East Hampton Sees Unanswered Questions About Impacts Of Wind Farm

The steel foundations of offshore wind turbines can create good habitat for fish in an area without complex bottom structure. But fishermen worry that they could also cause immense harm if placed in areas that are already good fish habitat conditions.

East Hampton Town officials spotlighted a number of lingering unknowns about the plans for the construction of the South Fork Wind Farm that they said were of concern locally — including whether consideration of much larger turbines would make the wind farm visible from the shores of Montauk, some 35 miles away.

As the town prepares to offer its comments to the federal Bureau of Ocean Energy Management, which is holding public hearings on the proposal, staff said that town and local fishermen still have concerns about some of the details that have not yet been detailed and that how a variety of options being considered are applied could be critical in minimizing the impacts of the wind farm.

Brian Frank, the town’s chief planner, highlighted for board members the remaining details of the wind farm, particularly issues regarding the exact locations the turbines would be erected and the power transmission cables laid between them, which members of the Town Trustees and fishing advocates have said are critical considerations in protecting important fish habitat.

Mr. Frank noted that while the Draft Environmental Impact Statement, the main outline of the more than $1 billion project, includes alternatives to the plan that would demand a broader travel lane for boats passing through the turbine area or that would force turbines to be constructed away from important fish habitat, the plan does explain what the potential impacts those changes would have on the electrical production of the project and whether they would be feasible while still meeting power supply demands.

Concerns for avoiding construction on the important fishing grounds at Cox Ledge, an undersea slope about 20 miles south of Block Island, is competing with calls from commercial fishermen that the turbines be spaced farther apart and that a 4-mile-wide transit lane be left through the entire wind lease area, which is expected to someday be carpeted with hundreds of turbines.

The developers — Danish wind farm developer Ørsted and it’s American domestic partner, Eversource — had originally proposed spacing the turbines about three-quarters of a mile apart, but expanded the spacing of the grid to 1 nautical mile at the request of commercial fishermen who said the extra space would allow them to pull their long nets among the turbines. But the extra spacing expanded the footprint of the project, while at the same time Ørsted has restricted the wind farm to a smaller portion of the ocean as it lays out plans for two other much larger development projects — each with as many as 100 turbines or more — it has proposed to New York State. Fishing advocates have expressed frustration that the developers have artificially limited the options for siting the turbines of the South Fork Wind Farm away from important undersea habitat through it’s own planning.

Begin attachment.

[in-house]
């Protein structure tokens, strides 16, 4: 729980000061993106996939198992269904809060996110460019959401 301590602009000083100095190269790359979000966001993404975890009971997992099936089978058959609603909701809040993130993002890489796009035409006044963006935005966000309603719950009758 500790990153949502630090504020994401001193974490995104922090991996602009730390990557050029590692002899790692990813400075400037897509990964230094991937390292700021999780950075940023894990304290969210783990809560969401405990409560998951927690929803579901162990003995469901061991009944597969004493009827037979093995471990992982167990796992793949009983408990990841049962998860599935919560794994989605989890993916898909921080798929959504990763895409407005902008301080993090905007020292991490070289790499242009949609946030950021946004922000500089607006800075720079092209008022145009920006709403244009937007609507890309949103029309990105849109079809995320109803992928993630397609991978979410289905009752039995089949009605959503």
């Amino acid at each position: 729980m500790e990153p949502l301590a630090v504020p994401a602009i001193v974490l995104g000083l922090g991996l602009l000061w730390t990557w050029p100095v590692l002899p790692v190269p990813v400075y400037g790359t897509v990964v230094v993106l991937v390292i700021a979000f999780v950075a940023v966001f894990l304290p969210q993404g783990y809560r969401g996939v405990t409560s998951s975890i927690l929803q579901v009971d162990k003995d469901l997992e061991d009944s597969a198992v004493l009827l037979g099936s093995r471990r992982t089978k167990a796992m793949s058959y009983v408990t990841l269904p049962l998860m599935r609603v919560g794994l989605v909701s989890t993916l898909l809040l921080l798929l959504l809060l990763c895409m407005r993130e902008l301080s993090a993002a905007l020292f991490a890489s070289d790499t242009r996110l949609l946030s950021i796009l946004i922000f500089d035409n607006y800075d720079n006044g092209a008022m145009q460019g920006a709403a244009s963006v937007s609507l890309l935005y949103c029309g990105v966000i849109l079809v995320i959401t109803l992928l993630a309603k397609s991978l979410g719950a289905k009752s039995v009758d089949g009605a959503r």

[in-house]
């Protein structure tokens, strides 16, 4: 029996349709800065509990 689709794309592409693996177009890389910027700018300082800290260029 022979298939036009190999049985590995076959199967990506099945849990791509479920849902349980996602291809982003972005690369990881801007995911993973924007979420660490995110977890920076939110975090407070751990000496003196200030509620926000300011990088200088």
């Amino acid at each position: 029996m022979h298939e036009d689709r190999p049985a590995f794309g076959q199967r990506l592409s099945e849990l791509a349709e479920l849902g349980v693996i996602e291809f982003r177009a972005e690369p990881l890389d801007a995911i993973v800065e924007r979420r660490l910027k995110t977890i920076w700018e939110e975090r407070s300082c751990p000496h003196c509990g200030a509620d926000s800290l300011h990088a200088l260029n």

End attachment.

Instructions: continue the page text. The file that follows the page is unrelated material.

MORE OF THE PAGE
“The area has tightened up and one of the points of discussion … is whether that tightening limited the flexibility of the siting,” East Hampton Town Supervisor Peter Van Scoyoc said during Tuesday’s work session.

The main criticisms offered to BOEM during its three virtual hearings on the proposal, have focused on the habitat impacts, the hazards the project may pose to commercial fishermen and vessels that must sail through or near the wind farms and the dangers that noise, electromagnetic emissions and the spinning turbines might impose on fish, whales and birds whose historic migrations patterns pass through the hundreds of square miles of ocean that have been designated by BOEM as future wind energy areas.

Town Councilman David Lys said that he also thinks the town should insist on a broadened visual impact study for the wind farm to ensure that Hamptons residents know how much of it will be visible despite its distance from the shore. Mr. Lys said that the proposed use of much larger turbines than were planned for in the initial project plan could mean that components of the wind farm could be potentially be visible from Montauk.

Mr. Lys said that the largest turbines that could be used, which tower some 830 feet tall, could be visible and that the visual impact study for this project should show how visible those would be on the horizon from Montauk. He also said the study should encompass the entire proposed wind lease area, not just the South Fork Wind Farm, because of the potential for the hundreds of turbines surrounding the 15 of the wind farm to also be visible from Montauk.

Mr. Lys also related the concerns of the town’s Fisheries Advisory Committee has said there a number of points still outstanding that are critical for minimizing impacts on fishermen from Montauk and elsewhere —including a much talked-about but still unrealized mitigation and compensation agreement between the developers and fishermen that would ensure fishermen were protected against losses in fishing areas because of the construction of the turbines or damage to commercial fishing gear that gets tangled on the undersea cables in places where they cannot are buried.

Talks between the gargantuan energy companies proposing the project and representatives of the small commercial fishing boat owners who work the waters south of New England have repeatedly hit snags and fishermen have said that if BOEM does not insist that a complete compensation and mitigation plan is included in the project’s environmental impact statement that it will never be realized.

“The FAC’s position is that the compensation and mitigation plan is the foundation of everything moving forward and that has not been addressed in the DEIS,” Mr. Lys said.